What Makes A Great Poem?

Dave Lewis - Writer
Nov 6, 2018 · 4 min read

What a strange question! OK, maybe not. For what it’s worth, here’s what I think…

I often wonder what constitutes ‘good’ these days. Especially when you read some of the absolute drivel that is passed off as poetry by (mostly) young girls who put the word poet (in brackets) after their names on social media and use words like creative and passionate a lot, without really knowing what either means — argh! Ah well, so much for puberty.

OK, I was lucky. Spoilt you might say. I had no-one to ask so I taught myself. I learnt what was considered good by reading other people’s stuff. And many years ago there was only really Shelley, Wordsworth and Coleridge in my local library so that’s what I read. I then discovered Dylan Thomas and he opened my mind to the wonderful possibilities of language.

Later, while studying zoology in Cardiff University I used to pop into the Old Arcade (a famous rugby pub) and would often bump into John Thomas; a gay, alcoholic poet, who told me I should read T. S. Eliot and Ezra Pound. So I did.

Then I met a beautiful English student who used to read me William Blake whilst we drank red wine and listened to her hippy vinyl. Ah, happy days!

As the years passed I spent several of them on a dusty floor in Booths bookshop in Hay-on-Wye (the largest second-hand bookshop in the world) and discovered Russian revolutionaries and the beats.

In fact I still get excited when I encounter a new poet I like and my shelves are starting to resemble those in Hay (weighed down with words and sagging in the middle).

Then I was lucky enough to join one of John Evans’s (Welsh writer and environmentalist) creative writing classes. John taught me loads of stuff but also convinced me I could write a bit.

So, what have I learned about what makes a good poem? Easy. A good poem makes me think, cry or scream. If you don’t go ‘F*@K MAN, WOW!’ afterwards, you’re reading the wrong stuff. A bit like listening to Tom Petty or Lou Reed compared to whatever shite is being peddled by corporate reality TV.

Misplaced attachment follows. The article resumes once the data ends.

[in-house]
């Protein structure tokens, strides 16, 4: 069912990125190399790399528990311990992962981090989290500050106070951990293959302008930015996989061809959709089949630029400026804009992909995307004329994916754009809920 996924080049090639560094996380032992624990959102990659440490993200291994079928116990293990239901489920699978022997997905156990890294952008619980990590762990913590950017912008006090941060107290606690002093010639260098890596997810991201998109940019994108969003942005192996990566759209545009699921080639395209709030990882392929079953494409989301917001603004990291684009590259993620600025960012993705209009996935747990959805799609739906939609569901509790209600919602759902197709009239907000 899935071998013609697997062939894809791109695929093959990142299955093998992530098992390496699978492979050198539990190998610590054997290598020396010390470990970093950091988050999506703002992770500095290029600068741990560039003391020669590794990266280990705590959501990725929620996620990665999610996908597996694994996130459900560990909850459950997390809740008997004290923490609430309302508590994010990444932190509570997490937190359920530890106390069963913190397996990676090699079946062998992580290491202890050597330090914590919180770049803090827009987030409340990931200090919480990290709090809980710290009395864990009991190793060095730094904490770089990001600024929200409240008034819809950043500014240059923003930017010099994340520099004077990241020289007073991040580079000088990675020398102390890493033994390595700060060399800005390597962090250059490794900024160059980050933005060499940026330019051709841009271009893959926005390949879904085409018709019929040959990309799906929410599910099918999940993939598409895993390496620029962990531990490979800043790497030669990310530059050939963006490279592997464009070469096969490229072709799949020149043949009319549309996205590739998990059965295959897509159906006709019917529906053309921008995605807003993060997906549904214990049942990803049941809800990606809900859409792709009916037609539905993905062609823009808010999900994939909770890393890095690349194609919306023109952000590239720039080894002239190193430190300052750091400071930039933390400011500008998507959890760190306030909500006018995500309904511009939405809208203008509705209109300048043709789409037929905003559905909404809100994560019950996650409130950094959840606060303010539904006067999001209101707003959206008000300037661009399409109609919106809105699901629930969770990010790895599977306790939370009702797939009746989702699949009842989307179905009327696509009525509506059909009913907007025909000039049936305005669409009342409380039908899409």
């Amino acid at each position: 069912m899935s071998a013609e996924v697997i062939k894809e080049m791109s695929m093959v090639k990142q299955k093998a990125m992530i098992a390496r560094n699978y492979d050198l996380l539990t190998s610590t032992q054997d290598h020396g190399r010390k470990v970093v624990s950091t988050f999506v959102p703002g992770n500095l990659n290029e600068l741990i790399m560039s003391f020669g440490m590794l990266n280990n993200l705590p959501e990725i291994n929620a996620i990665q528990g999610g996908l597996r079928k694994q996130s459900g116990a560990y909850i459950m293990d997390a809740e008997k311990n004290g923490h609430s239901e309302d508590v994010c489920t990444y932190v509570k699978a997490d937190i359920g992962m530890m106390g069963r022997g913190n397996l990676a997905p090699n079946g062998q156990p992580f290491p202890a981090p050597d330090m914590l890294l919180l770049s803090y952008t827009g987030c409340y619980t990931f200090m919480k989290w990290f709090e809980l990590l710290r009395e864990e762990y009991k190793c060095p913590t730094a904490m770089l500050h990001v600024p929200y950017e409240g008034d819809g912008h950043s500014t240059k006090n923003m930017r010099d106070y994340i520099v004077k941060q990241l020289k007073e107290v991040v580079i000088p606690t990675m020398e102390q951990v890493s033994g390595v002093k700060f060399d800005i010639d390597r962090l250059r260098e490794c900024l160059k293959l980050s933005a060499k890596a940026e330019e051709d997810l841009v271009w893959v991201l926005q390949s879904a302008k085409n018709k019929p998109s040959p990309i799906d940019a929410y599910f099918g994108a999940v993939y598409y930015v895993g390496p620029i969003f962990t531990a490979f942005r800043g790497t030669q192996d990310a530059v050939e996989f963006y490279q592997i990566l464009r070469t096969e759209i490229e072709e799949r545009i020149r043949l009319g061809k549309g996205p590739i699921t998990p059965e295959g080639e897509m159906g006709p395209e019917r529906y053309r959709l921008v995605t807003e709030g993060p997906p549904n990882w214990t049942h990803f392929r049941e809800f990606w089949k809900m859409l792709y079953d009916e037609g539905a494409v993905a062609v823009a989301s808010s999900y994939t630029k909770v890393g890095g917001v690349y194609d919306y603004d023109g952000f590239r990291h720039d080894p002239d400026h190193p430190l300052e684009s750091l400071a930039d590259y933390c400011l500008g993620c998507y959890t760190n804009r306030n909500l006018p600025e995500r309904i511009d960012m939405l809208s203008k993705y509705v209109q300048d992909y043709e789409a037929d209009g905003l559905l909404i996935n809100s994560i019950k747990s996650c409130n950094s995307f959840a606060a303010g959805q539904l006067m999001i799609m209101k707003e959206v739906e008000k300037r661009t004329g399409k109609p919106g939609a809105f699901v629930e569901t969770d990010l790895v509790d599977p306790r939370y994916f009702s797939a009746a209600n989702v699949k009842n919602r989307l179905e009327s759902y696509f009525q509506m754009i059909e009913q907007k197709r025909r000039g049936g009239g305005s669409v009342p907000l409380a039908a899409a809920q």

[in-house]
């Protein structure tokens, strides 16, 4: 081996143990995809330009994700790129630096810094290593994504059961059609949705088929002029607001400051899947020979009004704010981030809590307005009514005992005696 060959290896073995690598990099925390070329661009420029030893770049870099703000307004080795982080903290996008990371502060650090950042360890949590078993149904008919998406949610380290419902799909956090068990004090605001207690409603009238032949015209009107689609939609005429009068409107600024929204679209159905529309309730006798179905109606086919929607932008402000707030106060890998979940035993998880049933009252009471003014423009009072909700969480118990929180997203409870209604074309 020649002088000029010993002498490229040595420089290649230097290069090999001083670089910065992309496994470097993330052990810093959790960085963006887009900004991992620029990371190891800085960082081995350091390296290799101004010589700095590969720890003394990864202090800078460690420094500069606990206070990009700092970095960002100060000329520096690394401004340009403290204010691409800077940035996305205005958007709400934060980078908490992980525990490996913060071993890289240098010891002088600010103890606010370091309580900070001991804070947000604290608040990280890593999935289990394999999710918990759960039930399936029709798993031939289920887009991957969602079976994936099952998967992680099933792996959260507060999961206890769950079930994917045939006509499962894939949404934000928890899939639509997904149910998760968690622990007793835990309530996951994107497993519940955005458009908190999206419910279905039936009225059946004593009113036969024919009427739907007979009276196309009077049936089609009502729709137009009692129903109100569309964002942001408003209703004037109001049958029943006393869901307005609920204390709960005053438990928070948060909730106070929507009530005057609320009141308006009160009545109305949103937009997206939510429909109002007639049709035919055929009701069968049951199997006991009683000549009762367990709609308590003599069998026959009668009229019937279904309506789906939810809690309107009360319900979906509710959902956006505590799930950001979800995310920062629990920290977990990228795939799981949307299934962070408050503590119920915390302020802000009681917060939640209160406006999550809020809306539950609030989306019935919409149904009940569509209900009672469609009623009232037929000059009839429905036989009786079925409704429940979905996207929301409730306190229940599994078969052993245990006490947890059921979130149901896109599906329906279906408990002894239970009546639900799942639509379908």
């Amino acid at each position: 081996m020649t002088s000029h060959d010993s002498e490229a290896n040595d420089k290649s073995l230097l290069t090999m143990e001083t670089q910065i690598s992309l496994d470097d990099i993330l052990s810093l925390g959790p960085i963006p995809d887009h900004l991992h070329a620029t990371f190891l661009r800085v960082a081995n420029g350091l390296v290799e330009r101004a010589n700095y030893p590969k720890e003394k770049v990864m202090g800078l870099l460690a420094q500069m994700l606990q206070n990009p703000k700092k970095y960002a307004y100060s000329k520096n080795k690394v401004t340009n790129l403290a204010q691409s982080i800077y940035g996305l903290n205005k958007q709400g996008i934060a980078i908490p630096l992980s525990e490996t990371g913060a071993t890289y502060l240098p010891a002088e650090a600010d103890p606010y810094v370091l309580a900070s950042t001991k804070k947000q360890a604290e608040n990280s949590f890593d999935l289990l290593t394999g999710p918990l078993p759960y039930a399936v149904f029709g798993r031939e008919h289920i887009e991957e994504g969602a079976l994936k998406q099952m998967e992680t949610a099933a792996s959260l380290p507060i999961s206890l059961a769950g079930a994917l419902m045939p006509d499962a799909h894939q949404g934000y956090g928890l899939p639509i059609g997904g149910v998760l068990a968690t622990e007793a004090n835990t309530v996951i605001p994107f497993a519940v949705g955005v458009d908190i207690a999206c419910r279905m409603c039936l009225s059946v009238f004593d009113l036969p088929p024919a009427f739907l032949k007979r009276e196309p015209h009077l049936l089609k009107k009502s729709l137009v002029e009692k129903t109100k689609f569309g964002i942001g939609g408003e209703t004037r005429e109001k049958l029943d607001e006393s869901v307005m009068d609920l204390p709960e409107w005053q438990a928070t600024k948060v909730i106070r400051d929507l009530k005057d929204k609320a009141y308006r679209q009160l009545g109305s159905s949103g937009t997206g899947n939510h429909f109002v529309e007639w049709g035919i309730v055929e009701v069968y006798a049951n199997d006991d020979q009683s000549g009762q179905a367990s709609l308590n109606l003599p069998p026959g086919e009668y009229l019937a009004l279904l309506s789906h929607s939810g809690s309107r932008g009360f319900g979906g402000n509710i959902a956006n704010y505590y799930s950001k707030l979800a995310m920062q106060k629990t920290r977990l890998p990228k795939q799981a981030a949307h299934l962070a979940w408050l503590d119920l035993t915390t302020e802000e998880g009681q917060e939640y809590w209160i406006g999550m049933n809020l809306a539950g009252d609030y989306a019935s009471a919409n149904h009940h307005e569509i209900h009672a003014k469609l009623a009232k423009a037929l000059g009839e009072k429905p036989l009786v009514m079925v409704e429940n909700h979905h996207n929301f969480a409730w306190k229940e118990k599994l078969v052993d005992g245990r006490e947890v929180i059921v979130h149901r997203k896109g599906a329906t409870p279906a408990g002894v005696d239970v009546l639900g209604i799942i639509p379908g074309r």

If it doesn’t make you feel something what is the point? If wine didn’t taste nice would you drink it? If curry didn’t tantalise your taste buds would you eat it? If sex doesn’t leave you breathless you’re not doing it right. And love, ah yes, love. What else is there? Oh yeh, poetry.

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OK, now the boring bit, it had to come.

Use rhyme, meter or rules, but better still, learn the rules, then break them in new and interesting ways.

Read, read and read some more.

As Ezra Pound told Hemingway, cut out the adjectives. In other words don’t use too many. One great line or phrase, or even a fab word is better than a page of verbal diarrhoea. Seamus Heaney wrote the word ‘clack’ to describe oysters on a plate. When I read that I hit the roof — perfect!

Don’t waffle.

Stop trying to be Tennyson. He was great but we’re living in the world of Twitter, the Chinese raping Africa of its ivory and gold, that orange idiot and his mushroom-shaped, tiny knob, the plastic pollution that is killing life in our oceans and Russians poisoning us while Internet hackers cause the next stock market crash before the inevitable nuclear war (just kidding about that last bit). Write for now.

Don’t use old clichés / tired metaphors unless they are being ripped apart, taken the piss out of or used for some artistic effect other than what they were originally written for…

Get personal. OK, maybe not too personal, but at least show the reader you care.

Whilst rhyme is often seen as out-dated it can still be great if used well but don’t forget to fill your poems with colour, music or smell. Get with the rhythm baby!

When you’ve finished, read it aloud. If it doesn’t sound right or flow then it may need editing.

Personally, I doubt I take much of my own advice. I just write whatever nonsense pops into my head at whatever time I can grab a pencil or tap something into my iPhone. One thing I do know is that I’ve forgotten more great lines than I’ve ever managed to get down to parchment (or Microsoft Word). Ah well, shit happens.

W. H. Auden said — ‘A poem is never finished, only abandoned.’ I see his point but personally I tend to do far less editing than I should, mainly because I’m always seeing something new to write about and so I move on. A bit like Bob Dylan ‘Tangled Up In Blue’ — in the greatest poem / piece of art ever created.

OK, off you go and write some kick-ass poetry.

– Dave Lewis

Dave Lewis is a Welsh writer whose poetry collection, ‘Going Off Grid, is a rant at digital capitalism, the negative influence of big tech and our addiction to data. He lives in Pontypridd and sometimes rides a bike.

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